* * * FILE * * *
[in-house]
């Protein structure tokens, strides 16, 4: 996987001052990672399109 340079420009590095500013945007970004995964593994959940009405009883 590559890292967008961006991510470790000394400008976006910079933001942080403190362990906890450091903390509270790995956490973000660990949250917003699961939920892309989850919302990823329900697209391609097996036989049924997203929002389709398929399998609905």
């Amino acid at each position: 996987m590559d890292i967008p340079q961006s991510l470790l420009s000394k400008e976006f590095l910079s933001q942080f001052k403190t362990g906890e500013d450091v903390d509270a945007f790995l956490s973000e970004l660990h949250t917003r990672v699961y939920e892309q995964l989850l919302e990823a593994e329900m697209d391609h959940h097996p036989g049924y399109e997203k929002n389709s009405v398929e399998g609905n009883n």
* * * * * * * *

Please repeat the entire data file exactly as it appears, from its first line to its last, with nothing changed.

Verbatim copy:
[in-house]
């Protein structure tokens, strides 16, 4: 996987001052990672399109 340079420009590095500013945007970004995964593994959940009405009883 590559890292967008961006991510470790000394400008976006910079933001942080403190362990906890450091903390509270790995956490973000660990949250917003699961939920892309989850919302990823329900697209391609097996036989049924997203929002389709398929399998609905």
């Amino acid at each position: 996987m590559d890292i967008p340079q961006s991510l470790l420009s000394k400008e976006f590095l910079s933001q942080f001052k403190t362990g906890e500013d450091v903390d509270a945007f790995l956490s973000e970004l660990h949250t917003r990672v699961y939920e892309q995964l989850l919302e990823a593994e329900m697209d391609h959940h097996p036989g049924y399109e997203k929002n389709s009405v398929e399998g609905n009883n």